These are questions that should be asked. Had i been paying attention to the particular thread I may have touched upon a couple myself. I do get tired of questioning everyone else’s supposed evidence and being treated like a troll when I do. that’s the problem with trying to get people to take you seriously when you present evidence and attacking the detractors does not help.

    NMRNG is dead on. There are things that we don’t touch upon like the migration questions. Why wouldn’t there be more roadway sightings during migration at change of seasons? It’s a fair question. Maybe the answer is they only go lower in elevation in some areas and in others migrate further for warmer climates. Bigfoot might be the original snowbird!

    My point in bringing it up is that as researchers we need to gather more data and present more questions then see if we can find the answers. I believe it’s time for more research groups to collaborate on their evidence and their regions. Science won’t take us seriously as long as we remain fragmented. Let’s face it. Some are in this for the money and some are in it for species preservation and study. The ones in it for the recognition of and protection of a species need to collaborate. Spend time being expert researchers instead of the usual halfhearted attempts made by so many.

    Who cares about the skeptics? Maybe if we ignore them completely they will question their own existence.

    My new creedo! “Have a great day. Ignore a skeptic.

  2. Ploughboy responds:

    Meh. Not a real burning issue for me. And yes, I’ve done my share of time in the snow. (Snowshoeing, X-country skiing backcountry, Arizona, Utah, Montana, East Coast Appalachia…) Frankly, I don’t think most people have the skill to recognize the probable identity of ANY trackway, either snow or barren ground, but there is no real mystery as to why the majority of tracks are spotted in warmer months. The tracks are clearer and the majority of people are in the woods during warmer months, and are more likely to venture further from the trailheads and tourist hot spots. Zipping along on a snowmobile in the woods is not exactly conducive to track spotting. The nature of snow is to mutate with freeze/thaw cycles and most types of snow cover in the West don’t imprint very well at all. If you didn’t take note of the stride length, you would probably just write it up to a man wearing showshoes, if you noticed it at all.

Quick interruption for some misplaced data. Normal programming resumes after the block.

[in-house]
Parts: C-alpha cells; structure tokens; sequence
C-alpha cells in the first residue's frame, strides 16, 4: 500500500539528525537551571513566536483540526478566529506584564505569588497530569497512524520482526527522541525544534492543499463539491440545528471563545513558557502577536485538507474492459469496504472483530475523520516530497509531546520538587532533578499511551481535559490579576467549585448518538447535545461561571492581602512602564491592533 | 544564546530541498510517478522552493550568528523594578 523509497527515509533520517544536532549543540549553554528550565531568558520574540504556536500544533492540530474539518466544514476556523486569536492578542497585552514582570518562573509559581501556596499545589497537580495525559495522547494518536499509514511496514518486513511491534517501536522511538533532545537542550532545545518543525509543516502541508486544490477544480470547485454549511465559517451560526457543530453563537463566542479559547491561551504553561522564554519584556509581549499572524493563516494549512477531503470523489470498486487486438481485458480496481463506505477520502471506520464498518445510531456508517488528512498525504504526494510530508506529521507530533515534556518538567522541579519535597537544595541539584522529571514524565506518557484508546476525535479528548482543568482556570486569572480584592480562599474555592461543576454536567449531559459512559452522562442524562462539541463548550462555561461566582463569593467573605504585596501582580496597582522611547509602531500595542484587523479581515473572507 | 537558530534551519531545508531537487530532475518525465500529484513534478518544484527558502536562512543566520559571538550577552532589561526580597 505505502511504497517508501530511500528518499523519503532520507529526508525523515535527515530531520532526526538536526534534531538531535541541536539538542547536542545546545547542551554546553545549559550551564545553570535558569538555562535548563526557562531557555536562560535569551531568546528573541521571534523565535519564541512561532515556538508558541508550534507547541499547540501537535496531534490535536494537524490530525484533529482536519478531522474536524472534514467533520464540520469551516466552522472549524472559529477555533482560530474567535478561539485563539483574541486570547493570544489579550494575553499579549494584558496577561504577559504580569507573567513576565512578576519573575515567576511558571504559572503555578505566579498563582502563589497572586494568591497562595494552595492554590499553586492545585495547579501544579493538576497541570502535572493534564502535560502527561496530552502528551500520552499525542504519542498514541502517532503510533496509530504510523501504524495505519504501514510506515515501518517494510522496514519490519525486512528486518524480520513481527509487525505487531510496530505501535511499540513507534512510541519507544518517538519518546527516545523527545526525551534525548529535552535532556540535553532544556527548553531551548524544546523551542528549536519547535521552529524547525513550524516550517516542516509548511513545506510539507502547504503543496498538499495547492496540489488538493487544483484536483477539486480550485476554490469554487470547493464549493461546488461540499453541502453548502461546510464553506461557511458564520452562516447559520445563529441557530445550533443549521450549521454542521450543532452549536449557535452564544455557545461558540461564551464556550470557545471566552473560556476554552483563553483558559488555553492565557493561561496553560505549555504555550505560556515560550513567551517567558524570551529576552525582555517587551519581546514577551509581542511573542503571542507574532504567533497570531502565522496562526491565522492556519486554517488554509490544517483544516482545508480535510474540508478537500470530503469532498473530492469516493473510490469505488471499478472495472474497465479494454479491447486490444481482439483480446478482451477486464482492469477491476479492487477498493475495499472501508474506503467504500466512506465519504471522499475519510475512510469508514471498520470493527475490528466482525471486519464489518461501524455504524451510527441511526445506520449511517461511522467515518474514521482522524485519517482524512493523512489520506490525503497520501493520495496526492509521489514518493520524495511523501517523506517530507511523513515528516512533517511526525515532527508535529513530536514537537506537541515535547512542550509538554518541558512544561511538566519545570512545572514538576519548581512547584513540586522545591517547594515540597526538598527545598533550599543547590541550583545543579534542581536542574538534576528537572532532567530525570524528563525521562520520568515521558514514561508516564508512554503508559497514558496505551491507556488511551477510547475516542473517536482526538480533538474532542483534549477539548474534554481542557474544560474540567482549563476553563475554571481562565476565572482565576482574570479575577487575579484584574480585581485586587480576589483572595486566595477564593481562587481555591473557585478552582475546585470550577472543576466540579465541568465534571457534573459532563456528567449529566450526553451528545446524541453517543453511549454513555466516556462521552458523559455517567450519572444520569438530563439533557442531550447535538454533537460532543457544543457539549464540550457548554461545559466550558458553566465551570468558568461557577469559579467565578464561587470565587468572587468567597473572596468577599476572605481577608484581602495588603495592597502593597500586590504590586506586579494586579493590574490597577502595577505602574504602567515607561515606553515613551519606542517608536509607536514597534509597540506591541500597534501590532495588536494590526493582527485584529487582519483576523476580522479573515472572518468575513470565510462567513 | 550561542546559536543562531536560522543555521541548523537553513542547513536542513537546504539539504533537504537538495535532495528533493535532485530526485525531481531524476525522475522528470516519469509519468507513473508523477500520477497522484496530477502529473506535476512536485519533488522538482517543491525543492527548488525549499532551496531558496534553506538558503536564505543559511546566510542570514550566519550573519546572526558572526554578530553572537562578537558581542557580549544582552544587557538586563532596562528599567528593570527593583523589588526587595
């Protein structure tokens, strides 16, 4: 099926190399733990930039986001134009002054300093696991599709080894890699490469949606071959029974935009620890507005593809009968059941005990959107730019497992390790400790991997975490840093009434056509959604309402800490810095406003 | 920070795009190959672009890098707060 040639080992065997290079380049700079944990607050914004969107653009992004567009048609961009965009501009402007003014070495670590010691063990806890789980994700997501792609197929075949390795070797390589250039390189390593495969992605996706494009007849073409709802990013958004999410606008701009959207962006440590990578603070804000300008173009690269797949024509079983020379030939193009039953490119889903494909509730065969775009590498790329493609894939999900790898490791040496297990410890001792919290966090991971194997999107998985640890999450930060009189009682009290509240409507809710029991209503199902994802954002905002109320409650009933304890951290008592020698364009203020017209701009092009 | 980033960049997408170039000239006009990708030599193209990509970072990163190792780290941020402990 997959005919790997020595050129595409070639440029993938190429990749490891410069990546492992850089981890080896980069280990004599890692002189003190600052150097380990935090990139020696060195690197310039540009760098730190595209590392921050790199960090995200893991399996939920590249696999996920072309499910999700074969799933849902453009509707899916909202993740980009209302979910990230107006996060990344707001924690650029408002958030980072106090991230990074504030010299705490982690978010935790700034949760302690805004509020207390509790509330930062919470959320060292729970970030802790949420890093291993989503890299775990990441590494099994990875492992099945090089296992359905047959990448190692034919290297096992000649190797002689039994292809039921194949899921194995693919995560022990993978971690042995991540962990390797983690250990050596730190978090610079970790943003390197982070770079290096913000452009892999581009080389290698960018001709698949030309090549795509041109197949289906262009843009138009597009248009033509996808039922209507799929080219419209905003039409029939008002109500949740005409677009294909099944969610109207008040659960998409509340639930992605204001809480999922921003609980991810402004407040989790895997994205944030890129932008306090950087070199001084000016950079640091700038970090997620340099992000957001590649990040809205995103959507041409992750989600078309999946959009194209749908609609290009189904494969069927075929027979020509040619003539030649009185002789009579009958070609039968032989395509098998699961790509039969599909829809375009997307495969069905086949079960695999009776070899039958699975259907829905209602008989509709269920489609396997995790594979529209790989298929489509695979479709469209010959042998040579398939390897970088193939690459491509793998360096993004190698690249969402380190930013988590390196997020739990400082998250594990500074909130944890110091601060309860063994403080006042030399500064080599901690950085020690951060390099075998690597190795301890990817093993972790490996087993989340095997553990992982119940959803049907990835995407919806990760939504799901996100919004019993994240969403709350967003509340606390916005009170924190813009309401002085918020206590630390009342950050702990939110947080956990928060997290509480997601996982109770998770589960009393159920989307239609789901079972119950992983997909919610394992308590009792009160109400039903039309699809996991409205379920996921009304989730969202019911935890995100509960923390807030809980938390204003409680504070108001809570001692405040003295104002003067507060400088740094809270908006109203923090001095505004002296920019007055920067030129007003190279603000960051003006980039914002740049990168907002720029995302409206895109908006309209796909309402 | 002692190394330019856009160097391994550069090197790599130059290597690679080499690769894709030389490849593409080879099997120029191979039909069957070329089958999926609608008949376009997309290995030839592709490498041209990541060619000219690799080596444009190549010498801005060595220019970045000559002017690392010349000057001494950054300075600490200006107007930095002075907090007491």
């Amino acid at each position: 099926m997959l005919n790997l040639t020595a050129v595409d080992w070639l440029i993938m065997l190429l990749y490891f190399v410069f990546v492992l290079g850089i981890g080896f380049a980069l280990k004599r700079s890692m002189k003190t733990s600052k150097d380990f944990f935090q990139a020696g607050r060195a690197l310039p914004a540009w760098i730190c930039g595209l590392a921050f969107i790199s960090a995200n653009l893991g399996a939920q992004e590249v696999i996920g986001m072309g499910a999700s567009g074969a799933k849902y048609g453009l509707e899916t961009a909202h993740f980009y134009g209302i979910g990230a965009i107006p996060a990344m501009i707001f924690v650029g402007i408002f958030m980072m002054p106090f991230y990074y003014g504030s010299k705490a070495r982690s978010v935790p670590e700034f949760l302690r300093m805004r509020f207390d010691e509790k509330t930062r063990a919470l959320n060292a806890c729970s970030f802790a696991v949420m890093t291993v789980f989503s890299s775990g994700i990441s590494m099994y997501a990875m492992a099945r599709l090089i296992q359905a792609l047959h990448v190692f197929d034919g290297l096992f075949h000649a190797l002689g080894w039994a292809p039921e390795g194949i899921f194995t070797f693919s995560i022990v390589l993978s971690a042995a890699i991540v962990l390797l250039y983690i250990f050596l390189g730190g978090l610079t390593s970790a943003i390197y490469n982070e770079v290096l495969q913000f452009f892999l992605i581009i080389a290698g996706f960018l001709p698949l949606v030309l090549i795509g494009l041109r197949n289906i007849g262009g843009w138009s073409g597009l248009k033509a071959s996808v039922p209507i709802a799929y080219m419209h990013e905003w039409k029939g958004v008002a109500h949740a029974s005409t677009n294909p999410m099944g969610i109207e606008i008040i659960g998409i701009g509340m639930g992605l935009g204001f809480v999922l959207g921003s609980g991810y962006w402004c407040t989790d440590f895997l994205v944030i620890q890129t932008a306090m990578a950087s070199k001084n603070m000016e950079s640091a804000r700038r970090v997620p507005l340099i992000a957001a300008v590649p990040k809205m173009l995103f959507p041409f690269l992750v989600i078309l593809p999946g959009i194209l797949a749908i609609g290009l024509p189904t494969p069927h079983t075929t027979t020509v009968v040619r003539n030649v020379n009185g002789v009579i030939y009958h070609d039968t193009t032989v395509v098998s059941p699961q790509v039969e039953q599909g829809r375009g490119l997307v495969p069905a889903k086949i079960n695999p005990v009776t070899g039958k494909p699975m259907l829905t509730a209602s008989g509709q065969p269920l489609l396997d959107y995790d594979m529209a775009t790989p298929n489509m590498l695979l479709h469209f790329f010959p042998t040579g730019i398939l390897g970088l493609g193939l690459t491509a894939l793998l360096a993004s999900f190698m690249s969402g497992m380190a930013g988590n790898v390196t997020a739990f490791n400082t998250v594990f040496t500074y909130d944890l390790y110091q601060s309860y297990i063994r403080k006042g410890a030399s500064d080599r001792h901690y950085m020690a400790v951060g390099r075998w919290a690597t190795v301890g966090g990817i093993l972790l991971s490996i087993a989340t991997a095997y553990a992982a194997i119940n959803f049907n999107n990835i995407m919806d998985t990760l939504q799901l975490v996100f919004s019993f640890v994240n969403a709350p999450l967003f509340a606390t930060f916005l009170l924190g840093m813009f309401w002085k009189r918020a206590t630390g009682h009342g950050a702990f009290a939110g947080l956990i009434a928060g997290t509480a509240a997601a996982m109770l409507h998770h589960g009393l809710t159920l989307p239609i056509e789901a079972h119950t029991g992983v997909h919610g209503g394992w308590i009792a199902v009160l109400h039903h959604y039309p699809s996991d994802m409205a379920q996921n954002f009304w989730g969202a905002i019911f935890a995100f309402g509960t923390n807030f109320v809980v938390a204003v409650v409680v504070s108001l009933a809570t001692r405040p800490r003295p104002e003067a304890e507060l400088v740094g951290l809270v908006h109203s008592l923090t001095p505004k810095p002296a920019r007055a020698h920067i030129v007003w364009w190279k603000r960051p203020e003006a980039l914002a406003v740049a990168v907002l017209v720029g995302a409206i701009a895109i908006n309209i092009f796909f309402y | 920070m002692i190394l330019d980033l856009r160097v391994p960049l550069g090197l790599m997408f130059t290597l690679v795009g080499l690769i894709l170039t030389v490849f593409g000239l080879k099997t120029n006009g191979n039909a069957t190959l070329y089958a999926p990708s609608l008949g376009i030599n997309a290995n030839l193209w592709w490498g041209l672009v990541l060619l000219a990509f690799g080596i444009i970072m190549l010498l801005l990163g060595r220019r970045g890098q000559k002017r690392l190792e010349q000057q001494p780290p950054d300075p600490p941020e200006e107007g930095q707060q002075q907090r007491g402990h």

Besides, that said, I can recall at least six encounter reports of the BFRO site and others documenting recent snow tracks. Some may remember that Dr. Jeff Meldrum’s “Road to Damascus” moment was after viewing tracks in mud/snow conditions.

  3. NMRNG responds:

    Earlier this very busy summer, in the midst of two week-long vacations away from the internet, I took a 5-week hiatus from Cryptomundo and when I came back, discovered that an inquiry I had made back in early June about the seeming lack of bigfoot tracks in the snow had been turned into its own post. I discovered that a number of the site’s old timers had concluded that the fact that a) I was a newbie to the site; b) I did not blindly accept everything that the cryptid world shovels out; and c) asked some questions about issues that don’t seem to be addressed meant that I was a “militant skeptic” (i.e. a troll). Several of these old timers got pretty pompous in making some altogether ridiculous arguments about both my ideas and their phenomenally astute ability to sniff out alleged trolls and in the process managed to mischaracterize some of what I had written and make a number of puzzlingly ignorant statements.

    Two weeks ago when I first discovered that my inquiry had been made a post here, I submitted a lengthy response to the 40+ comments that had been left to the post, addressing many of the substantive arguments, clarifying some points I made in my initial inquiry, and addressing the “militant skeptic/troll” allegations. One can find that prior post by clicking the magnifying glass “search” icon on the top right of the site screen, typing in “snow” and scrolling down. Although I imagine that some of the people posting on that tread were subscribing to it, no one responded, so yesterday I added the above comment to that old post from June.